In brief

The Health Sciences Authority’s (HSA) Medical Devices Cluster (MDC) has released draft Regulatory Guidelines for Laboratory Developed Tests (LDTs).

The HSA’s MDC has invited stakeholders to provide feedback on the draft document, with the consultation period being from 12 July 2022 to 12 August 2022.

In more detail

The HSA’s MDC has released draft Regulatory Guidelines for LDTs, which seeks to provide guidance to laboratories on understanding the regulatory requirements applicable to LDTs. In particular, the draft Regulatory Guidelines explain the scope of LDTs and set out an overview of regulatory controls for LDTs, including product controls, manufacturing quality controls and post-market controls.

LDTs are in vitro diagnostic tests (IVDs) that are regulated as medical devices. In particular, they are IVDs that are developed and manufactured within a licensed clinical laboratory and solely for use within the same laboratory where it was developed; and intended for specific clinical diagnostic use.

Through the Regulatory Guidelines, the HSA’s MDC has sought to provide some examples on what are and are not considered as LDTs. For instance, LDTs do not include the following (amongst others):

  • The use of commercial IVDs for purposes other than the intended use / indications for use specified by the manufacturer; and
  • Use of “research use only” tests or assays by licensed clinical laboratories for clinical diagnostic purposes.

The HSA’s MDC has also provided a brief overview of regulatory controls for LDTs, which is summarised below:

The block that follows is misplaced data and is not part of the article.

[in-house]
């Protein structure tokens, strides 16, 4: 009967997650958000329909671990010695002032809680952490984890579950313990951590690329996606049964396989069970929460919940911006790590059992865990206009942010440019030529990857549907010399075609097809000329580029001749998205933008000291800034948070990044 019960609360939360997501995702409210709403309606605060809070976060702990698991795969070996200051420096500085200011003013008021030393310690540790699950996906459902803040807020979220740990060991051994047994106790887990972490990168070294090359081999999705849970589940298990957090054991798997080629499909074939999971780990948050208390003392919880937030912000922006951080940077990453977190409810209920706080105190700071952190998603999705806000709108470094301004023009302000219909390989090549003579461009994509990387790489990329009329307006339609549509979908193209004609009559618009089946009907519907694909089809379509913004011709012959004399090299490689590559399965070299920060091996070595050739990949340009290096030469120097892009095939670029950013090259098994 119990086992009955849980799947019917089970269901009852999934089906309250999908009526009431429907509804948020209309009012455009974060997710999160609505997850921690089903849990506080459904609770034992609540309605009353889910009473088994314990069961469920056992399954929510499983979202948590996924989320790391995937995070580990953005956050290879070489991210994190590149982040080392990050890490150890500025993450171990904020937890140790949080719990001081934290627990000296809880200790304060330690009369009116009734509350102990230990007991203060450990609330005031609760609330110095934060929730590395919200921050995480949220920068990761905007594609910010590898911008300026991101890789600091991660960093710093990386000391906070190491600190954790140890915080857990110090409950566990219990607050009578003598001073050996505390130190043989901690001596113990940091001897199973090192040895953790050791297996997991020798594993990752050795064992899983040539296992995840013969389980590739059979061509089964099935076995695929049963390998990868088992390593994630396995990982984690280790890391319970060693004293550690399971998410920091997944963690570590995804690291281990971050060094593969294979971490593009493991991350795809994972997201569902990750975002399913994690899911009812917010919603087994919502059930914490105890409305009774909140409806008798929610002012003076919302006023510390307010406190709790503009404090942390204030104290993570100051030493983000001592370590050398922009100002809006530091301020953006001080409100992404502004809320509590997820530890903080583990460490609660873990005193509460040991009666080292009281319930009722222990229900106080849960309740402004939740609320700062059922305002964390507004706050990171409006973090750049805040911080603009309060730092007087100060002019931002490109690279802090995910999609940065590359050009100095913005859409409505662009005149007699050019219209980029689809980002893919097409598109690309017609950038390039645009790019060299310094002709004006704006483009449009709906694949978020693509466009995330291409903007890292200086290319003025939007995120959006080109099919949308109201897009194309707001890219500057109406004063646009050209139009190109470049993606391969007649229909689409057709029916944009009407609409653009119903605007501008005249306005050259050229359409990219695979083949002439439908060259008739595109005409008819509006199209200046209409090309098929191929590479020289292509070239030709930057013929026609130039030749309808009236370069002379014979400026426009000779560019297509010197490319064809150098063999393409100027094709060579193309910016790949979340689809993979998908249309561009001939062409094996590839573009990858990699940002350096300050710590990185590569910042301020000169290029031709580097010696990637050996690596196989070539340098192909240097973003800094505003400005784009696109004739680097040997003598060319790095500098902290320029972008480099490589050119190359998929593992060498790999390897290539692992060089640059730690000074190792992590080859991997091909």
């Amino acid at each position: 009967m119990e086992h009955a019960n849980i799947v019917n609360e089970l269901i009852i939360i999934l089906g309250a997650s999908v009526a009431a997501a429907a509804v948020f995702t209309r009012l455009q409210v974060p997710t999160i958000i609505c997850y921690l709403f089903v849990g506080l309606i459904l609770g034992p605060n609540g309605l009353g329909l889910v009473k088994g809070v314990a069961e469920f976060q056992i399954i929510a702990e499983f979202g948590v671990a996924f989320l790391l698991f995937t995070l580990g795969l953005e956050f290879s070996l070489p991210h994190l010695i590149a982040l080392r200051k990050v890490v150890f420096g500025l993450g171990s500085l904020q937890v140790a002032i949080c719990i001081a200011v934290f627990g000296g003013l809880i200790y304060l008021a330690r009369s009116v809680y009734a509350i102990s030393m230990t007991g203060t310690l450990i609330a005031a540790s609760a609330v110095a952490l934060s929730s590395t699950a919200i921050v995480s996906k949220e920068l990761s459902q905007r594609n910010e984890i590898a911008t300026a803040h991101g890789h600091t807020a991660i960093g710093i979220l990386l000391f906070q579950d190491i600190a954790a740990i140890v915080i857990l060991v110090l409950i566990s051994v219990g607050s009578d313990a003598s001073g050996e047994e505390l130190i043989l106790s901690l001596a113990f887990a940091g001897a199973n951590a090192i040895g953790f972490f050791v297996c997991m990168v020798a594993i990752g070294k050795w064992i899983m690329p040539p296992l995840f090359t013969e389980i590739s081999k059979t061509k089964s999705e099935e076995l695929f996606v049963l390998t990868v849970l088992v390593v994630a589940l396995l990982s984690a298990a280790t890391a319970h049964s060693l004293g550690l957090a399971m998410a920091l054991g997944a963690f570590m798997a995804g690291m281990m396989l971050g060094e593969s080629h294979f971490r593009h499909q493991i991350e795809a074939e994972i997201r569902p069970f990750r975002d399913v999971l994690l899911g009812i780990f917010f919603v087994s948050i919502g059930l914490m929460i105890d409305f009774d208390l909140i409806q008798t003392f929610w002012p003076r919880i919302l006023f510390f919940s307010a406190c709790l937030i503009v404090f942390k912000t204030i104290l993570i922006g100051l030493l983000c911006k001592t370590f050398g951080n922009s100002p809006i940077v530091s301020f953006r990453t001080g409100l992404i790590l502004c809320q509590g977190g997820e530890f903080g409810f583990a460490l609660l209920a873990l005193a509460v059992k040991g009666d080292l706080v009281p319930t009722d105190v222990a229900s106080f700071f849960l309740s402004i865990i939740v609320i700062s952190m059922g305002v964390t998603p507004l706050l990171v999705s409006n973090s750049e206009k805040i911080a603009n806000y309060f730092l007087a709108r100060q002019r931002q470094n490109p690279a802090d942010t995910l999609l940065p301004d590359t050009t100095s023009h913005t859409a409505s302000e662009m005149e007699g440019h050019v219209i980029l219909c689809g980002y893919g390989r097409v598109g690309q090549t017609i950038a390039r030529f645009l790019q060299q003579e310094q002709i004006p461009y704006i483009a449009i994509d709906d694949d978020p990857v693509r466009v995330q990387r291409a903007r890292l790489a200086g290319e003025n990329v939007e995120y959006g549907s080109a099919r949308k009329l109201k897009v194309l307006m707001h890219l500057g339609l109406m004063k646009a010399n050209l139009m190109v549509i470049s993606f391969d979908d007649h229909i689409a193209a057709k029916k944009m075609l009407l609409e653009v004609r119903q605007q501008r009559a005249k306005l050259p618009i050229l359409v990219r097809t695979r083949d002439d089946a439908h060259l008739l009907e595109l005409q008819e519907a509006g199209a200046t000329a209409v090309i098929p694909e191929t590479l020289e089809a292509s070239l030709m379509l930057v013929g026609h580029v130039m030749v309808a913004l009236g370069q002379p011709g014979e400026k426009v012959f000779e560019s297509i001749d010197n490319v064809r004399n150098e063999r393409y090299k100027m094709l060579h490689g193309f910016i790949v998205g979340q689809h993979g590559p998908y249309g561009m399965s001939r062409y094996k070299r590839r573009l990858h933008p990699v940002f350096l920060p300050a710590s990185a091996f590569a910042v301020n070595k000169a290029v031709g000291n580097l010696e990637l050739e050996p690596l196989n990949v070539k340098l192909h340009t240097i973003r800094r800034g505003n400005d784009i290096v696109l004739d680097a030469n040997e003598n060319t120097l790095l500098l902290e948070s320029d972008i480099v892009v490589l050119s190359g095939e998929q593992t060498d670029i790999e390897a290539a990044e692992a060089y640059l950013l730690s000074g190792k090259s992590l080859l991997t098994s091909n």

1. Product controls

As LDTs are developed and used by laboratory professionals with expertise and experience within their own facility, LDTs are not required to undergo product evaluation by or registration with the HSA. Instead, clinical laboratories would be able to notify the list of LDTs that they implement and use in their laboratory at the Ministry of Health’s (MOH) licensing portal.

  1. Manufacturing quality controls

Clinical laboratories that develop and use LDTs for clinical diagnostic purposes are considered manufacturers. They would already be licensed under the Healthcare Services Act, and therefore not be required to hold a manufacturer’s licence from the HSA.

However, clinical laboratories are required to implement and maintain appropriate quality management systems. This is to ensure that all batches of LDTs manufactured continue to meet consistent quality and performance specifications.

  1. Post-market controls

Clinical laboratories that manufacture LDTs have to comply with post-market requirements prescribed under applicable healthcare regulations, including the reporting of adverse events and field safety corrective actions, including recalls.

The HSA’s MDC has invited stakeholders to provide feedback on the draft Regulatory Guidelines from 12 July 2022 to 12 August 2022.